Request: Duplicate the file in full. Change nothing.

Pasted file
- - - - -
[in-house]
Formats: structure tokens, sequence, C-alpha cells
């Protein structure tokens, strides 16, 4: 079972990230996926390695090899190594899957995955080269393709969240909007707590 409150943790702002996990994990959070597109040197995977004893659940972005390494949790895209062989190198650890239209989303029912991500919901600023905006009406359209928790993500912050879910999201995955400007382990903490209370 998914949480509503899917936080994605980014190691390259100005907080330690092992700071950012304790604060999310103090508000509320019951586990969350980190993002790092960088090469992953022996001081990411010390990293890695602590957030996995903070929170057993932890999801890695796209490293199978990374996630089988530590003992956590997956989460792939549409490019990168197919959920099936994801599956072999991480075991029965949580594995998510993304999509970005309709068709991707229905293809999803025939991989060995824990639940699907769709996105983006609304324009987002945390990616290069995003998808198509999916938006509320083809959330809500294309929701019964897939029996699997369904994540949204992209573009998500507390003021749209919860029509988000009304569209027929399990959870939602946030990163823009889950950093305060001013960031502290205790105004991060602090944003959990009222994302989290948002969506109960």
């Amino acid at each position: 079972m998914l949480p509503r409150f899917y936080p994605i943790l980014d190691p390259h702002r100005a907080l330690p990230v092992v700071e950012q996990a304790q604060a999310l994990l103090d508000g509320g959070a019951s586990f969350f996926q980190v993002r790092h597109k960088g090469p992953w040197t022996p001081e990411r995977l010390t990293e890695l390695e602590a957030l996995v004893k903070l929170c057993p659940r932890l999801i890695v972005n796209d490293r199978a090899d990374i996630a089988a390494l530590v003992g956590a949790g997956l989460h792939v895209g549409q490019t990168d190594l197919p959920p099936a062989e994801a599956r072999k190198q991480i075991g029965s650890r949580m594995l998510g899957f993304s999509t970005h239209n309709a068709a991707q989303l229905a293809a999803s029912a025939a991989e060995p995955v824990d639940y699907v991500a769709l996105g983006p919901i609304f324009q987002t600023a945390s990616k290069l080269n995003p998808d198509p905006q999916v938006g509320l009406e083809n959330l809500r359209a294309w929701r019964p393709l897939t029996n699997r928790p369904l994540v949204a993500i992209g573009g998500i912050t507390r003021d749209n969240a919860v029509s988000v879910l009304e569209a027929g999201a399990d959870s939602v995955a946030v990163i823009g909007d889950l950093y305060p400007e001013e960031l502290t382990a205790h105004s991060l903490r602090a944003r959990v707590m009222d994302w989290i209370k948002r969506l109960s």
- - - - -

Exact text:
[in-house]
Formats: structure tokens, sequence, C-alpha cells
């Protein structure tokens, strides 16, 4: 079972990230996926390695090899190594899957995955080269393709969240909007707590 409150943790702002996990994990959070597109040197995977004893659940972005390494949790895209062989190198650890239209989303029912991500919901600023905006009406359209928790993500912050879910999201995955400007382990903490209370 998914949480509503899917936080994605980014190691390259100005907080330690092992700071950012304790604060999310103090508000509320019951586990969350980190993002790092960088090469992953022996001081990411010390990293890695602590957030996995903070929170057993932890999801890695796209490293199978990374996630089988530590003992956590997956989460792939549409490019990168197919959920099936994801599956072999991480075991029965949580594995998510993304999509970005309709068709991707229905293809999803025939991989060995824990639940699907769709996105983006609304324009987002945390990616290069995003998808198509999916938006509320083809959330809500294309929701019964897939029996699997369904994540949204992209573009998500507390003021749209919860029509988000009304569209027929399990959870939602946030990163823009889950950093305060001013960031502290205790105004991060602090944003959990009222994302989290948002969506109960």
């Amino acid at each position: 079972m998914l949480p509503r409150f899917y936080p994605i943790l980014d190691p390259h702002r100005a907080l330690p990230v092992v700071e950012q996990a304790q604060a999310l994990l103090d508000g509320g959070a019951s586990f969350f996926q980190v993002r790092h597109k960088g090469p992953w040197t022996p001081e990411r995977l010390t990293e890695l390695e602590a957030l996995v004893k903070l929170c057993p659940r932890l999801i890695v972005n796209d490293r199978a090899d990374i996630a089988a390494l530590v003992g956590a949790g997956l989460h792939v895209g549409q490019t990168d190594l197919p959920p099936a062989e994801a599956r072999k190198q991480i075991g029965s650890r949580m594995l998510g899957f993304s999509t970005h239209n309709a068709a991707q989303l229905a293809a999803s029912a025939a991989e060995p995955v824990d639940y699907v991500a769709l996105g983006p919901i609304f324009q987002t600023a945390s990616k290069l080269n995003p998808d198509p905006q999916v938006g509320l009406e083809n959330l809500r359209a294309w929701r019964p393709l897939t029996n699997r928790p369904l994540v949204a993500i992209g573009g998500i912050t507390r003021d749209n969240a919860v029509s988000v879910l009304e569209a027929g999201a399990d959870s939602v995955a946030v990163i823009g909007d889950l950093y305060p400007e001013e960031l502290t382990a205790h105004s991060l903490r602090a944003r959990v707590m009222d994302w989290i209370k948002r969506l109960s």